I recently attended the Rittenhouse Square Fine Arts Annual, a delightful outdoor art fair that has been happening in Philadelphia’s jewel of a city park for 75 years. I’ve been going to the show since I was a teenager, and I think of it as marking the beginning of the Summer. (Last year they added a Fall version as well.)
In spite of some rain, this year’s show, as always, made for a great afternoon’s walk through greenery, cityscape and art. There are lots of familiar faces and works, but often some standouts. This year I was struck with the work of Dave Bruner, a printmaker from Florida who does wood engravings and linoleum “reduction cuts”.
Wood engraving is not a popular medium these days. In addition to artistic skill and manual dexterity, it is demanding in terms of physical stamina. You have to push the engraver or burin repeatedly through the wood with enough force to inscribe the lines, but you also have to monitor your stroke carefully; too strong and the line is to thick, too little force and it’s too faint. If you slip an entire piece can be ruined in an instant.
Wood engraving is done on blocks of the end grain of hardwood, rather than the side grain of softer wood as is the practice for regular woodcuts (not to imply that woodcuts are not also a demanding medium). In spite of the term “engraving”, the image is printed from the raised surface that remains, not from ink in the engraved lines as is the case in regular metal plate engraving. The use of the term comes from the use of similar tools.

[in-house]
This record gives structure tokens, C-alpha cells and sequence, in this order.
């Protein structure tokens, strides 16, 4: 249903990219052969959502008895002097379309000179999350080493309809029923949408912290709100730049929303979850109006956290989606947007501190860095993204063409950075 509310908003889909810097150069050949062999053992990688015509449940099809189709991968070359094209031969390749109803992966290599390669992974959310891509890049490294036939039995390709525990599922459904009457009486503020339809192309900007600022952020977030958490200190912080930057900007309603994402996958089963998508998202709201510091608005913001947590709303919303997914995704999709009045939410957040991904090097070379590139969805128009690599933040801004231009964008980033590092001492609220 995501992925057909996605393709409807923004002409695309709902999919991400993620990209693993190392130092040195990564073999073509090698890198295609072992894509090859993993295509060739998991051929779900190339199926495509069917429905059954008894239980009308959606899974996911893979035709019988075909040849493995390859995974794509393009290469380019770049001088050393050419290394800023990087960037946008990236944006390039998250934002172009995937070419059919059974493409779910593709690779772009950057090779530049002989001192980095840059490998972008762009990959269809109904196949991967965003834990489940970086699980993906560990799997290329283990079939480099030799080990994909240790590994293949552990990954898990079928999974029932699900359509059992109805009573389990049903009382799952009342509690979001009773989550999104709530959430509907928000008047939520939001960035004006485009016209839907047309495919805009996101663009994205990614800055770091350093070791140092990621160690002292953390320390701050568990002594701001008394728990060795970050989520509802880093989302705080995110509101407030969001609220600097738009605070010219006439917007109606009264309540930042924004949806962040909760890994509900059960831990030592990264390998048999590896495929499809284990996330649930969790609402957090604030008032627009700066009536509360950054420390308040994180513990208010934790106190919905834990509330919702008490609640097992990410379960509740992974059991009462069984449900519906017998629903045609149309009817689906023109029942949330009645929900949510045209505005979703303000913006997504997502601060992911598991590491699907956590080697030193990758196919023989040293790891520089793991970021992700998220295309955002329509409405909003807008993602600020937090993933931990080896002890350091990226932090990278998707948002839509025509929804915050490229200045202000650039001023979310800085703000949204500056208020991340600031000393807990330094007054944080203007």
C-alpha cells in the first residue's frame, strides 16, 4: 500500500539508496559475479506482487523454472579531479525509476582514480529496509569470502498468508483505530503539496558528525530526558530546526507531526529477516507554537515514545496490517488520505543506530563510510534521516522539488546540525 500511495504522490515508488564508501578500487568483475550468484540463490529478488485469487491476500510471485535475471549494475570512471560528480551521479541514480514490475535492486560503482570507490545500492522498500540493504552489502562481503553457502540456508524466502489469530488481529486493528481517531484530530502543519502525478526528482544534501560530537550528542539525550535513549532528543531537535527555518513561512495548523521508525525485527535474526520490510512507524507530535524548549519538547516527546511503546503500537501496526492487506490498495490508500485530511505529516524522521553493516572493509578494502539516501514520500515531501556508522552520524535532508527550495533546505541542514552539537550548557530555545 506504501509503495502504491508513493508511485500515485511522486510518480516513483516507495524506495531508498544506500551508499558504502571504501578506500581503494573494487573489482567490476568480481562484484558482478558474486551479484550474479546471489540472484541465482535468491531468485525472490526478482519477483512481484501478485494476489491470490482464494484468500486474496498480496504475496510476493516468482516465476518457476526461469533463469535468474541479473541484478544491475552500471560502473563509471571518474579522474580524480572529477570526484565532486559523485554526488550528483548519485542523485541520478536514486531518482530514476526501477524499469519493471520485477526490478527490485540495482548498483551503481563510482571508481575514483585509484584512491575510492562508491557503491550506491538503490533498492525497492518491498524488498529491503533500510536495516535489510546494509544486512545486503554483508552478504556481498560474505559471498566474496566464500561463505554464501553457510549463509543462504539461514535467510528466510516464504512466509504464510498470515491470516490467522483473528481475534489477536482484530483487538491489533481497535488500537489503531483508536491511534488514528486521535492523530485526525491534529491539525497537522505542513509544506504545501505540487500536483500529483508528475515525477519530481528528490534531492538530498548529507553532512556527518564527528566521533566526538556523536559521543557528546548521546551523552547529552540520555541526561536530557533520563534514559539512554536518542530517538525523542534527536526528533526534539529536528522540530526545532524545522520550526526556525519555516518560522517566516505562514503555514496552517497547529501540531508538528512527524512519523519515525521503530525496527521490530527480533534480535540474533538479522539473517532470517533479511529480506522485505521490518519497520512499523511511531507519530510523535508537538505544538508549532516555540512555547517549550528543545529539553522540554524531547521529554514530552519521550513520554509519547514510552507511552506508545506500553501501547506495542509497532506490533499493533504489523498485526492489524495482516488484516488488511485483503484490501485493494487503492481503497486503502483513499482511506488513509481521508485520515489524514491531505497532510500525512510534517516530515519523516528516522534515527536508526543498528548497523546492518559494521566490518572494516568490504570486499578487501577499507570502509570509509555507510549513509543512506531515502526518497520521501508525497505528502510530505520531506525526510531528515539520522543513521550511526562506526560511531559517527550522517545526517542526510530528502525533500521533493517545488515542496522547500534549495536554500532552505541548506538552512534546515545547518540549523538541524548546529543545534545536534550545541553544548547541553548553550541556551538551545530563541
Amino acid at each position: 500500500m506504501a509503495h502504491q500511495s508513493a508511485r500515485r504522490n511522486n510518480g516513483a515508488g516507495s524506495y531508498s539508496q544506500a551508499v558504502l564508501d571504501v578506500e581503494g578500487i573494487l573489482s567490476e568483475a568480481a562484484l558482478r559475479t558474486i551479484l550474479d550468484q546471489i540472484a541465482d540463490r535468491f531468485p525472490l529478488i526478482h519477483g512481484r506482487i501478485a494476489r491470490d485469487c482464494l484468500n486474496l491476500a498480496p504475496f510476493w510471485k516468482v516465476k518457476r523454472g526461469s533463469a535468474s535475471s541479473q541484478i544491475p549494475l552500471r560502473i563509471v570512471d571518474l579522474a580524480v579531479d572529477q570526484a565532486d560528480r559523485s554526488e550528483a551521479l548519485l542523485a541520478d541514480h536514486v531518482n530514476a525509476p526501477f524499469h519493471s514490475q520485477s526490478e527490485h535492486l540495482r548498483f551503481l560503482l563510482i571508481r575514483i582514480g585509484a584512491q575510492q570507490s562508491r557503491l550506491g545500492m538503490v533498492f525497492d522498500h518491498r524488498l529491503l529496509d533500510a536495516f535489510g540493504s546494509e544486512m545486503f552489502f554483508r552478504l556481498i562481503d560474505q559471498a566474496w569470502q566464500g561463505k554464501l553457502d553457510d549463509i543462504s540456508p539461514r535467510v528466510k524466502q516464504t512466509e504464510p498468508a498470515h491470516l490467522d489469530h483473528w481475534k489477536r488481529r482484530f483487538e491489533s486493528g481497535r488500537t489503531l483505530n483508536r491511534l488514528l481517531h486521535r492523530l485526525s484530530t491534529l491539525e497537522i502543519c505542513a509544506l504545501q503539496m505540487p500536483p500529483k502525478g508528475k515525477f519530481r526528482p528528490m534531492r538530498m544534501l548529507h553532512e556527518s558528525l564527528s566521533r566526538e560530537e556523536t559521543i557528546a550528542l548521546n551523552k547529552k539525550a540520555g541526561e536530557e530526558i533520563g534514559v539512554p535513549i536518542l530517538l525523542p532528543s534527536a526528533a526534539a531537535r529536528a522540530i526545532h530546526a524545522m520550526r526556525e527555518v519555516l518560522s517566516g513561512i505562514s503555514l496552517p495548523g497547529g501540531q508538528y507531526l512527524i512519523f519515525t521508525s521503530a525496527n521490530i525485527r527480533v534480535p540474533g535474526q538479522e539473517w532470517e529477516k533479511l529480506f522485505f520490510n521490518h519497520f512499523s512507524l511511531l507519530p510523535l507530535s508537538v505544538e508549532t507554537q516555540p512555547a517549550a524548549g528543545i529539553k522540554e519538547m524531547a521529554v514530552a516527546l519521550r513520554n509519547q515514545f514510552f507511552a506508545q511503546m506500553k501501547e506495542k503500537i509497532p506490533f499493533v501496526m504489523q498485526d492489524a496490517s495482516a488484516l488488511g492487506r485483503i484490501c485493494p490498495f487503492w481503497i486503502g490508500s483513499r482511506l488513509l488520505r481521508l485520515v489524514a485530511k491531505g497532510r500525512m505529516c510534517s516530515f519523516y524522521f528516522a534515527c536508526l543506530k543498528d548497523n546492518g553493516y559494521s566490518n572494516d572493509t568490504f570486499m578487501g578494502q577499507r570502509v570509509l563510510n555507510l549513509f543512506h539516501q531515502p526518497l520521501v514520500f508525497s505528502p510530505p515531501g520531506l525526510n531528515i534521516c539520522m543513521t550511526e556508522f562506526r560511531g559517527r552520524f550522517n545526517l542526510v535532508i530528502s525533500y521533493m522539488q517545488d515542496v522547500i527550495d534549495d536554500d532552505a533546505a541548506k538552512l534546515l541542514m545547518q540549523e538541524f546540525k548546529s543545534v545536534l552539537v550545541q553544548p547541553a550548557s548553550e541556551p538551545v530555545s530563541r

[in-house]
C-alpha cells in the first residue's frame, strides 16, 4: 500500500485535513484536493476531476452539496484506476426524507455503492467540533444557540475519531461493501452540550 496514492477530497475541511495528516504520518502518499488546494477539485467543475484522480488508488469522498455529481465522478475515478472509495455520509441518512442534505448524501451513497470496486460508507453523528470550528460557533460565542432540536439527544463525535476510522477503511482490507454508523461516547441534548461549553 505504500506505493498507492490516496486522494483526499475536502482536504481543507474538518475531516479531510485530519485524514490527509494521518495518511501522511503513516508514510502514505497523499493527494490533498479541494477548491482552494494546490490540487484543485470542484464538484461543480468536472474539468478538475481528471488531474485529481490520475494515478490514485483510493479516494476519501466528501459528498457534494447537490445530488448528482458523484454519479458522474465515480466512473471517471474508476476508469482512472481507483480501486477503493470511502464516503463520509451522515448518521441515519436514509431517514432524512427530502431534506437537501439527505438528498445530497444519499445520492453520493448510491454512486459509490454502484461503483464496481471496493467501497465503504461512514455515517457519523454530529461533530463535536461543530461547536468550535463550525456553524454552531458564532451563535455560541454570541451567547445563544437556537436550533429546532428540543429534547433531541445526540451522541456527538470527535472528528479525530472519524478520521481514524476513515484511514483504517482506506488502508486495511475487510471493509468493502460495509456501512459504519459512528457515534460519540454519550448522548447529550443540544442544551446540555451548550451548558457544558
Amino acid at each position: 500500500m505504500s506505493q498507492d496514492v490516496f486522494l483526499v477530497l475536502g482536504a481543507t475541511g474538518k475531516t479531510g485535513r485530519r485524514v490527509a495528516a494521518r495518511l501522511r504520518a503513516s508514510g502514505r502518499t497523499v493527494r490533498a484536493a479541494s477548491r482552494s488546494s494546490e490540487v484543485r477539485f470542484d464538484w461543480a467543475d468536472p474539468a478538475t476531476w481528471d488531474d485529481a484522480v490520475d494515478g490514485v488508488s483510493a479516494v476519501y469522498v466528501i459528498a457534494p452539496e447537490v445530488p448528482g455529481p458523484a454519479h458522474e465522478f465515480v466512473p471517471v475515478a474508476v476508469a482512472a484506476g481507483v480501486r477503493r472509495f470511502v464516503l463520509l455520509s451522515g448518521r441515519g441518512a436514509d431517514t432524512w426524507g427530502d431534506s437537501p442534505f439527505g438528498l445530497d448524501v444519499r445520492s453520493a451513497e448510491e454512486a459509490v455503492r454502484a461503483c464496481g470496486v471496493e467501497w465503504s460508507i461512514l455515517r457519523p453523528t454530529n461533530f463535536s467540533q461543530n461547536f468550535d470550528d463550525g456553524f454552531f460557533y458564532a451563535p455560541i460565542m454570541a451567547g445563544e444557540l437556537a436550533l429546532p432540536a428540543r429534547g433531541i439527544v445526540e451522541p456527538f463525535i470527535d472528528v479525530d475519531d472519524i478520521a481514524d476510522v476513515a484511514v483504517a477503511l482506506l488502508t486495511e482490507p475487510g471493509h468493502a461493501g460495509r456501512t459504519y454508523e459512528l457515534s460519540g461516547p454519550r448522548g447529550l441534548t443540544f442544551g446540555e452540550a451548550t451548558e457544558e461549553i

Wood engraving was a medium of choice for M. C. Escher, but it is most often associated with older works. It is one of the oldest forms of printmaking. Bruner’s wood engravings, however, have a decidedly modern feeling. He often portrays landscapes, street scenes, interiors and animals (top image) in compositions that have a fresh and immediate graphic sensibility. He works with very deliberate patterns and textures that simultaneously give his black and white images tone and atmosphere and also exist on their own as graphic statements.
Bruner also combines the monochromatic tones of his prints with color in hand-colored editions (middle image) in which he paints into the wood engraving block prints with acrylic. I feel some of these are more successful than others, but when the work well, they work very well, combining a uniquely graphic texture with subtle color and producing an effect that is particularly appealing.
Also fascinating are his “reduction cuts” (bottom image). This is another demanding process in which a block is cut away in designs that are a sequence of color layers for an image. Each round of cutting and printing uses less area of the total block as parts of the image are cut away, hence the term reduction cuts.
This is a difficult process to grasp. I had a little trouble getting a clear picture of it even while Bruner was explaining it to me, and once I began to grasp the process I realized it combined the kind of logistical planning necessary for multi-block printing with the color planning associated with dark-over-light watercolor into a kind of mental puzzle. The rewards, though, are a unique and striking graphic style.
Bruner does his reduction cuts in linoleum block. You can see the commonality with his black and white and color wood engravings, but the color is more of an integral element in the composition than in the hand-colored wood engravings.
All three approaches are a great combination of lines and colors.